Everyone thinks the diagonal life is unstable, and yet a most people submit to the diagonal life as a way of life. The Bread & Puppet Theater attempted to call attentions to this predicament on Saturday afternoon at the Montgomery Place Mansion south of Tivoli on the Hudson now managed by Bard College. The event was free, open to the public, and a great crowd of adults and children attended under mild afternoon clouds. Living the diagonal life inclines people to fall to the ground and it was on the lawn ground that the crowd assembled either sitting or prone.
Do you lean right? Or do you lean left? Are you confused about not being upright? Then the Bread & Puppet Theater, which always gives out free bread, may help you to live the upright life. They have actors and a small sextet band to accompany their allegorical antics. Even if you are not confused about which diagonal you live one, it remains a good move to check on your diagonal fall into the maw of forgetfulness. One emerges more stable, your walk contains a more upright lift, and you smile as you stroll away amid other smiles.
The Bread & Puppet Theater offered a tragedy in three acts. The principal star, renowned throughout the globe was Cardboard, which continues to be an ecological star throughout the globe because it is recyclable. Signage or masks with the voice of actors plus a bit of music. The script is different every year and never appears on television. Audience participation was decent, yet not nearly as good as the cavorting actors.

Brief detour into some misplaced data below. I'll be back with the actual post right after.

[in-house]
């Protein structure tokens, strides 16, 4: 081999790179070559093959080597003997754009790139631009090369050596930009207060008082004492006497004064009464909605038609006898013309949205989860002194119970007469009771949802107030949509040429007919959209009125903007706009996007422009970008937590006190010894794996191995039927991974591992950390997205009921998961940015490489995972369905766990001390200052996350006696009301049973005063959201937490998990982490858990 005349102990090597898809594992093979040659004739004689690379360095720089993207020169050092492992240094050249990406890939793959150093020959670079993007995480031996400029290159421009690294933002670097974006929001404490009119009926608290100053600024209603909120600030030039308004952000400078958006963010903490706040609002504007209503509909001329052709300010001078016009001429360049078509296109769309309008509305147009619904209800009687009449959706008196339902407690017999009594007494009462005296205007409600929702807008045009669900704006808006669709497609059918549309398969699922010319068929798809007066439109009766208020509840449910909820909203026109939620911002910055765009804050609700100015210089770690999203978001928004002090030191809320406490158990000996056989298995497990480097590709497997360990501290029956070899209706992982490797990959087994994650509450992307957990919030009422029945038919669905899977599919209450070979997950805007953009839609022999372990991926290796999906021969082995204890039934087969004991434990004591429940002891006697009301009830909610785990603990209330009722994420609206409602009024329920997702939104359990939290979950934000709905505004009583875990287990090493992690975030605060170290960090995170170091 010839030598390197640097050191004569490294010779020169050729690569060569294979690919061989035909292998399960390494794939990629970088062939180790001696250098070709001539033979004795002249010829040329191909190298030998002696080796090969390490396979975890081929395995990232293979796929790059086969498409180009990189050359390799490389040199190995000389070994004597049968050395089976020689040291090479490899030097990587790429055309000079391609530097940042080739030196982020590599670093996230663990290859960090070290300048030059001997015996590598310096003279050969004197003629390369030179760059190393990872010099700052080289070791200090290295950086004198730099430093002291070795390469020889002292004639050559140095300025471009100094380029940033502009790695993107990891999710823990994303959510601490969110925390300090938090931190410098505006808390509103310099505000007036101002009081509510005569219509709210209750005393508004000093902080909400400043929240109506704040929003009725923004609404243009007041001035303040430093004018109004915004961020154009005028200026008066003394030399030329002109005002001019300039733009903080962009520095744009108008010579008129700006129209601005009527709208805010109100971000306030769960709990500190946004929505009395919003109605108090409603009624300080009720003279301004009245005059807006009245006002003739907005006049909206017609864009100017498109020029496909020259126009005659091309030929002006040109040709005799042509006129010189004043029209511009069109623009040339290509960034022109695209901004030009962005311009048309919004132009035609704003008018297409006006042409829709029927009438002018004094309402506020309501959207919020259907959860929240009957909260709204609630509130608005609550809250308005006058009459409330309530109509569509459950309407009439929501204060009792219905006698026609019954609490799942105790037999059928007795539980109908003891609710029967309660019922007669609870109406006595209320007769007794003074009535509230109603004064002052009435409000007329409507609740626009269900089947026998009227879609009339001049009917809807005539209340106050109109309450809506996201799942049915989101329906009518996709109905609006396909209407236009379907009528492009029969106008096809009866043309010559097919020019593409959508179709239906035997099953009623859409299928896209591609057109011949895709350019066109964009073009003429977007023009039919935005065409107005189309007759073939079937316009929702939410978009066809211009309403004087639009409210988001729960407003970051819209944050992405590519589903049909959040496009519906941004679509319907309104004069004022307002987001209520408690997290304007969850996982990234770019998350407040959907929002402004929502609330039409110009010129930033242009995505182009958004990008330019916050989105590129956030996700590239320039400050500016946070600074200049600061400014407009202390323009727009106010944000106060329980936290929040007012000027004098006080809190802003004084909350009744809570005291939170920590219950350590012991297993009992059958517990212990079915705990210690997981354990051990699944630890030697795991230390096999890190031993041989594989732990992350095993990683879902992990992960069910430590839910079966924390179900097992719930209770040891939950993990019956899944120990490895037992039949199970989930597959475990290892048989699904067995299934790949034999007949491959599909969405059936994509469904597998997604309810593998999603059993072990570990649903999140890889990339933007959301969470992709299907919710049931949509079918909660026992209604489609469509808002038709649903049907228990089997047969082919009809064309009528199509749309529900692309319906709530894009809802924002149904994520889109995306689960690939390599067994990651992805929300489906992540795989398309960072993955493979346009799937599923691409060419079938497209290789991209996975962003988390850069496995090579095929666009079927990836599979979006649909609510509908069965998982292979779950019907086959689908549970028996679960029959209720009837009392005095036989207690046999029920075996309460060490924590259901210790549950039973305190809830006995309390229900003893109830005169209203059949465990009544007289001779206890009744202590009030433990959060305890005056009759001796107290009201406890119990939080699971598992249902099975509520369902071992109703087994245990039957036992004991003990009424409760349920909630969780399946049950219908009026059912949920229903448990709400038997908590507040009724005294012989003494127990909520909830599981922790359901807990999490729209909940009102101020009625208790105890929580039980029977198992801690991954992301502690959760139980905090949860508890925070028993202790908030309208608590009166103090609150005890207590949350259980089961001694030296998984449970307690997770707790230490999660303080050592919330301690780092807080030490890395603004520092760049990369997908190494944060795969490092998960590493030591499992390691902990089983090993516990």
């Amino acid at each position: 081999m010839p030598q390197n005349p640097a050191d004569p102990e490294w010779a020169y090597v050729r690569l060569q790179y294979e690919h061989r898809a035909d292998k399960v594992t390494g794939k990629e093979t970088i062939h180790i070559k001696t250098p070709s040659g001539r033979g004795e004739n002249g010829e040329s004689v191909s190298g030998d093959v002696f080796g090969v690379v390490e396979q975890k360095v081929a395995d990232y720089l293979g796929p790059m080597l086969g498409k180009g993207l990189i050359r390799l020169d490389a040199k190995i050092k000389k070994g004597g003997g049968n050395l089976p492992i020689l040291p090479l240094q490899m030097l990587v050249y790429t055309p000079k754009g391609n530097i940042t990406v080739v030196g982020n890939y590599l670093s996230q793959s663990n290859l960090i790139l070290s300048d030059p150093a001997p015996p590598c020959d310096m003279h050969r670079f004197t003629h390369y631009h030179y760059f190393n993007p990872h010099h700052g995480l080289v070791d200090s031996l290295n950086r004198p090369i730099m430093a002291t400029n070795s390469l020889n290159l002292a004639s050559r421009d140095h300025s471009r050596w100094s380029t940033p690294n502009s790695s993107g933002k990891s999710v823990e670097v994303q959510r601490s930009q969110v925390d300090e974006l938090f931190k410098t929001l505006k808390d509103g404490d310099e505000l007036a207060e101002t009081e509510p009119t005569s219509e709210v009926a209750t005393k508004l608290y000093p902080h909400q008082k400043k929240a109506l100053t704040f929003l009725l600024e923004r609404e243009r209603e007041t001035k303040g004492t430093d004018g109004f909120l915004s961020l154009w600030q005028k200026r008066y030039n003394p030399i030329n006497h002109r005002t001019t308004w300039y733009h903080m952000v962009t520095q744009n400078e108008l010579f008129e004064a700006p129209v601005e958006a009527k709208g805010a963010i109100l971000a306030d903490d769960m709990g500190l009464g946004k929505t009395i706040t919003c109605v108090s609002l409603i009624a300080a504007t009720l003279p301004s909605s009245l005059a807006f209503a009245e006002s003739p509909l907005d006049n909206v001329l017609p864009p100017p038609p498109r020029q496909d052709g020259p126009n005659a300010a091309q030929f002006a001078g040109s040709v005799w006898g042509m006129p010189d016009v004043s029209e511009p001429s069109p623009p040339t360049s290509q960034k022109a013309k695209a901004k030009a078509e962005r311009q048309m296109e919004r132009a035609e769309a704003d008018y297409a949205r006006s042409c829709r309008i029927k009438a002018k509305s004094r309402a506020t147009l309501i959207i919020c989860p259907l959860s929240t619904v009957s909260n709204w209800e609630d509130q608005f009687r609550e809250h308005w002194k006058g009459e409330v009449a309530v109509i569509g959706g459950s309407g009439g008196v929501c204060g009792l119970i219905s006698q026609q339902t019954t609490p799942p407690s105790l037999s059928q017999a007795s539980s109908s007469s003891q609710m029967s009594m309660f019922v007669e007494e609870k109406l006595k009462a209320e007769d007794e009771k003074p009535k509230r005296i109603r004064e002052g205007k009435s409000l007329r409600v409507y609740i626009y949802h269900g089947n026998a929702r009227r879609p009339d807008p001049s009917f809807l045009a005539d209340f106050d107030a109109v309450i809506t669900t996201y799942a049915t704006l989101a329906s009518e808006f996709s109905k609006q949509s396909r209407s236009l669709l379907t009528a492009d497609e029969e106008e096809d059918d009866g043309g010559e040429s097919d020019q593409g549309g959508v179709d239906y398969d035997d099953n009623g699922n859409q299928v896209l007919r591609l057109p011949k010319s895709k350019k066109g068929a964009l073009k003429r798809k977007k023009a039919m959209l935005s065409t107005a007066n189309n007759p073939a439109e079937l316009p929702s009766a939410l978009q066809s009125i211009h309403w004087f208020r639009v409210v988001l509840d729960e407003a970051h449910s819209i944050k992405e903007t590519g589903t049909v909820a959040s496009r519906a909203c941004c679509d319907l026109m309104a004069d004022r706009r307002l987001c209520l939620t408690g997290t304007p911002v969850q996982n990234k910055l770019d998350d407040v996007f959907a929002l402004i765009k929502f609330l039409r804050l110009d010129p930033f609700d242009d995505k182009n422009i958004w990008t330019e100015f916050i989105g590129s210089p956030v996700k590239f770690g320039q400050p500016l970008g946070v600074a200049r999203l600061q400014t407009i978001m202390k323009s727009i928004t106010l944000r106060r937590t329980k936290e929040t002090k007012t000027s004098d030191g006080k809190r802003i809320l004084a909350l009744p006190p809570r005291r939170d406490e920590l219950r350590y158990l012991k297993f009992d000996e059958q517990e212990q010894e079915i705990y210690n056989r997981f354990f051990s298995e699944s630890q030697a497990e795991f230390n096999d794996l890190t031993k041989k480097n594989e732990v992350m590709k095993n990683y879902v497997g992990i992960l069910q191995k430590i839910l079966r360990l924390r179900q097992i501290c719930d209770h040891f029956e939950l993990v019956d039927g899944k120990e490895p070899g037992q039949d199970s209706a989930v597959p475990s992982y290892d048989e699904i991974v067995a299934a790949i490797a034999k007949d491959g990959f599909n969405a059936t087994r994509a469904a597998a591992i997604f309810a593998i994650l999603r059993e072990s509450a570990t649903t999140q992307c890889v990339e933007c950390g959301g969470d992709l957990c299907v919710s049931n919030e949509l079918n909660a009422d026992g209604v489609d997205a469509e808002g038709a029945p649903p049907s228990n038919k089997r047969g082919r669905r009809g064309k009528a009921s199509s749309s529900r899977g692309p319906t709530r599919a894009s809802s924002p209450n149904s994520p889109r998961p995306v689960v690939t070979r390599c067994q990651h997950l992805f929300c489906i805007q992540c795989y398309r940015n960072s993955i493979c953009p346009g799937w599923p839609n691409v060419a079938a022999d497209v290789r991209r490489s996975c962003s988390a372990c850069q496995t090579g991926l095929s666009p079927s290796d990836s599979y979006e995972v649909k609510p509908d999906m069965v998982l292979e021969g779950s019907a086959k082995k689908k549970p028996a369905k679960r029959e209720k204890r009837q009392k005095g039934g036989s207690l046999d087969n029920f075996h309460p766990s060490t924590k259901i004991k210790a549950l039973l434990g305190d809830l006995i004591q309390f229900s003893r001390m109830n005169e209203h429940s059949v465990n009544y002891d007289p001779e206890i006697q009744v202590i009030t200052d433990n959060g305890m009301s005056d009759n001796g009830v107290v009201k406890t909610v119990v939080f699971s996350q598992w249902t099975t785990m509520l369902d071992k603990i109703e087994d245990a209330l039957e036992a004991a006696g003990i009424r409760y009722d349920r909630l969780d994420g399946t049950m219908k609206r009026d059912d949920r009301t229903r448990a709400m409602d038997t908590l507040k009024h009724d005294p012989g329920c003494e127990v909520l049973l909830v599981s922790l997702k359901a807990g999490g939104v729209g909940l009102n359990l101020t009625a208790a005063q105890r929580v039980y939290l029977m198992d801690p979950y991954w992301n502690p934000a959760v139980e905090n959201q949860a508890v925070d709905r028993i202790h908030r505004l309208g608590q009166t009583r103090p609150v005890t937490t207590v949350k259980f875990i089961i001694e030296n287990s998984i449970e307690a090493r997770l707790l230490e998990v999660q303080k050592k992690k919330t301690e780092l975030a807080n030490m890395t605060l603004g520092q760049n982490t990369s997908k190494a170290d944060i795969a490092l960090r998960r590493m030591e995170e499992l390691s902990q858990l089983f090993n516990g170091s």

Among the assortment of skits was the oil pipeline running and winding through the audience. Nobody had the gumption or guts to trip up the actors as they wended through the docile and hypnotized audience, which apparently did not object to drinking contaminated water. One of the most effective skits was about the plight of women being beaten or shot for being pregnant and not being able to defend themselves from the abuse of the legal system. The skit on the removal of babies from the arms of mothers while crossing the US border was quite moving.
There was an abundance of broad satire on the casual conceptions of permanent war and the ecological demise of humankind amid a grim, comic realization that the actors were far more saintly and comic than the audience, yet in the end what was most memorable was the long skit on ecological apocalypse. A young woman was picked randomly from the audience to be the Messiah: she was given a 50/50 chance to put a ball through a hoop from about thirty yards away. This was the only chance humankind had under the odds, which were somehow fudgingly popularized downward from 10 to 1. The woman came quite close to the basket, but, alas, missed. However, it was followed by a skit wherein the incarnation of the Apocalypse was defeated by the magic of theater.
If you missed this opportunity to have the frontal lobes of your mind re-tuned for free, you will most likely have to wait to next summer. The in-house band played a great variety of goofy sounds, as well as music, and the finale was the New Orleans oldie “And when the Saints come Marching in.” Everyone enjoyed the tune, yet I am not sure everyone was tuned into its ironic implications. Perhaps the children were. One had to re-visit childhood to appreciate the irony of the skits, which always hit the target in an off-beat manner.